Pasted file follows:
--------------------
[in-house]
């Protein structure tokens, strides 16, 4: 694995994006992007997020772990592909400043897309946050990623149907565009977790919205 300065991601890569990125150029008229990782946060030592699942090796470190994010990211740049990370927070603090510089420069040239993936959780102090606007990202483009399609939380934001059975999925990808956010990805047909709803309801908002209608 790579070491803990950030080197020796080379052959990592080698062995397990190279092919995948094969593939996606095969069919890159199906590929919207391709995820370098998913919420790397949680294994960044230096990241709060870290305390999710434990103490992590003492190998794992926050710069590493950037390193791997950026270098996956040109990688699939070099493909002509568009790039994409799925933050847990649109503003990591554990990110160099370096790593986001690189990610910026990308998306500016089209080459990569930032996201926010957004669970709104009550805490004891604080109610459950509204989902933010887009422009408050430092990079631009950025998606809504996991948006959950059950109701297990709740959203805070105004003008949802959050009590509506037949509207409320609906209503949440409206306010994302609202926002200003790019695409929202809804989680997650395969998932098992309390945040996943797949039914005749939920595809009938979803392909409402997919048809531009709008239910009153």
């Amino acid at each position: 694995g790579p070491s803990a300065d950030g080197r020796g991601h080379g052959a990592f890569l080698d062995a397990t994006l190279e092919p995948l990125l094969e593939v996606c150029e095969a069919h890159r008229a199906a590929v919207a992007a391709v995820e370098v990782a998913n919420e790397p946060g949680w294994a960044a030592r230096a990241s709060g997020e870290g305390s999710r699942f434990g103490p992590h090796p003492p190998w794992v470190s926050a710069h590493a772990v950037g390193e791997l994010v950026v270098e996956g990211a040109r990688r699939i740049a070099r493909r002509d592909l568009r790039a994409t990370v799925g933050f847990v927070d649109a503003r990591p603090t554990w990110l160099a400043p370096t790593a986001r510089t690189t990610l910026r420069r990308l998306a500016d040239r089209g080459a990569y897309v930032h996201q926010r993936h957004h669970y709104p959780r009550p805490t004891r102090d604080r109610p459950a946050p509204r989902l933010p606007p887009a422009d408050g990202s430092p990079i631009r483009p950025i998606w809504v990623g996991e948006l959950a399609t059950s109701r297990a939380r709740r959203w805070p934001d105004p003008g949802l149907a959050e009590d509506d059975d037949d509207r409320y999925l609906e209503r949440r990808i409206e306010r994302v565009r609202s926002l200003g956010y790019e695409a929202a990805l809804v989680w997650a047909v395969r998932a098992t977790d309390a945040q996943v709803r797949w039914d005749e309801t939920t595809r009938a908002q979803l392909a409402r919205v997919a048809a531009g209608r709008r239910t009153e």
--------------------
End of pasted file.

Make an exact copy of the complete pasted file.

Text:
[in-house]
């Protein structure tokens, strides 16, 4: 694995994006992007997020772990592909400043897309946050990623149907565009977790919205 300065991601890569990125150029008229990782946060030592699942090796470190994010990211740049990370927070603090510089420069040239993936959780102090606007990202483009399609939380934001059975999925990808956010990805047909709803309801908002209608 790579070491803990950030080197020796080379052959990592080698062995397990190279092919995948094969593939996606095969069919890159199906590929919207391709995820370098998913919420790397949680294994960044230096990241709060870290305390999710434990103490992590003492190998794992926050710069590493950037390193791997950026270098996956040109990688699939070099493909002509568009790039994409799925933050847990649109503003990591554990990110160099370096790593986001690189990610910026990308998306500016089209080459990569930032996201926010957004669970709104009550805490004891604080109610459950509204989902933010887009422009408050430092990079631009950025998606809504996991948006959950059950109701297990709740959203805070105004003008949802959050009590509506037949509207409320609906209503949440409206306010994302609202926002200003790019695409929202809804989680997650395969998932098992309390945040996943797949039914005749939920595809009938979803392909409402997919048809531009709008239910009153």
């Amino acid at each position: 694995g790579p070491s803990a300065d950030g080197r020796g991601h080379g052959a990592f890569l080698d062995a397990t994006l190279e092919p995948l990125l094969e593939v996606c150029e095969a069919h890159r008229a199906a590929v919207a992007a391709v995820e370098v990782a998913n919420e790397p946060g949680w294994a960044a030592r230096a990241s709060g997020e870290g305390s999710r699942f434990g103490p992590h090796p003492p190998w794992v470190s926050a710069h590493a772990v950037g390193e791997l994010v950026v270098e996956g990211a040109r990688r699939i740049a070099r493909r002509d592909l568009r790039a994409t990370v799925g933050f847990v927070d649109a503003r990591p603090t554990w990110l160099a400043p370096t790593a986001r510089t690189t990610l910026r420069r990308l998306a500016d040239r089209g080459a990569y897309v930032h996201q926010r993936h957004h669970y709104p959780r009550p805490t004891r102090d604080r109610p459950a946050p509204r989902l933010p606007p887009a422009d408050g990202s430092p990079i631009r483009p950025i998606w809504v990623g996991e948006l959950a399609t059950s109701r297990a939380r709740r959203w805070p934001d105004p003008g949802l149907a959050e009590d509506d059975d037949d509207r409320y999925l609906e209503r949440r990808i409206e306010r994302v565009r609202s926002l200003g956010y790019e695409a929202a990805l809804v989680w997650a047909v395969r998932a098992t977790d309390a945040q996943v709803r797949w039914d005749e309801t939920t595809r009938a908002q979803l392909a409402r919205v997919a048809a531009g209608r709008r239910t009153e």